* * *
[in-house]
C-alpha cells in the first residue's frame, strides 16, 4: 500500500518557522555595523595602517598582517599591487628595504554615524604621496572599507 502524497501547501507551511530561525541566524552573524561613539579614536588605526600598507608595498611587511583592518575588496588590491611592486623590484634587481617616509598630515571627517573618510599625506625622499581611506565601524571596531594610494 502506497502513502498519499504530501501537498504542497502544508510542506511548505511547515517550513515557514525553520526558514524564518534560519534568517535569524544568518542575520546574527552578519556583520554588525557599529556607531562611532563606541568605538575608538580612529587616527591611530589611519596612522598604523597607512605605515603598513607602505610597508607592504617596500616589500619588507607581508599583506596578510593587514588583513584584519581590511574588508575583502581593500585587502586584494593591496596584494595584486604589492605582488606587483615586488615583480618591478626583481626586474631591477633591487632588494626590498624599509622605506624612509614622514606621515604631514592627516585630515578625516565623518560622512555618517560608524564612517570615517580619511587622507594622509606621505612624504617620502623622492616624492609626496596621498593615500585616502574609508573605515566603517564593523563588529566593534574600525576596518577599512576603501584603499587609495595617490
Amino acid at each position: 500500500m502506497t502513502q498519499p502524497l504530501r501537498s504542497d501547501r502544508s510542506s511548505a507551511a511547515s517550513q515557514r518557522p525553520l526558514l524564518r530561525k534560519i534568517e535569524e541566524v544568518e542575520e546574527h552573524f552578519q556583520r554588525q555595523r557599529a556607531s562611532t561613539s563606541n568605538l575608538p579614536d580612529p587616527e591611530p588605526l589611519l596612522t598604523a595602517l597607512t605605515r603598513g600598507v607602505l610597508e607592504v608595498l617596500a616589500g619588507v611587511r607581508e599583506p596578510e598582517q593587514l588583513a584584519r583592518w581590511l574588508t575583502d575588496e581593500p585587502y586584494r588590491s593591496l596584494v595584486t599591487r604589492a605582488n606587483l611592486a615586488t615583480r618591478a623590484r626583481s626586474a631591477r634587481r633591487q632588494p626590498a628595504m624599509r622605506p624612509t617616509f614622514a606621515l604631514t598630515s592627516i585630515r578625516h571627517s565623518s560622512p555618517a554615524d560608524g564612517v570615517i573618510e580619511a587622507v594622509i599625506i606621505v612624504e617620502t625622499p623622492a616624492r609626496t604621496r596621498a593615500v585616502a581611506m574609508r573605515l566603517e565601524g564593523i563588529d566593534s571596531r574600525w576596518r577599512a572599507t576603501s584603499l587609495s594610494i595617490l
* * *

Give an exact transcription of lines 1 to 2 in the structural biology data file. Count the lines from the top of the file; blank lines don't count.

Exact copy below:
[in-house]
C-alpha cells in the first residue's frame, strides 16, 4: 500500500518557522555595523595602517598582517599591487628595504554615524604621496572599507 502524497501547501507551511530561525541566524552573524561613539579614536588605526600598507608595498611587511583592518575588496588590491611592486623590484634587481617616509598630515571627517573618510599625506625622499581611506565601524571596531594610494 502506497502513502498519499504530501501537498504542497502544508510542506511548505511547515517550513515557514525553520526558514524564518534560519534568517535569524544568518542575520546574527552578519556583520554588525557599529556607531562611532563606541568605538575608538580612529587616527591611530589611519596612522598604523597607512605605515603598513607602505610597508607592504617596500616589500619588507607581508599583506596578510593587514588583513584584519581590511574588508575583502581593500585587502586584494593591496596584494595584486604589492605582488606587483615586488615583480618591478626583481626586474631591477633591487632588494626590498624599509622605506624612509614622514606621515604631514592627516585630515578625516565623518560622512555618517560608524564612517570615517580619511587622507594622509606621505612624504617620502623622492616624492609626496596621498593615500585616502574609508573605515566603517564593523563588529566593534574600525576596518577599512576603501584603499587609495595617490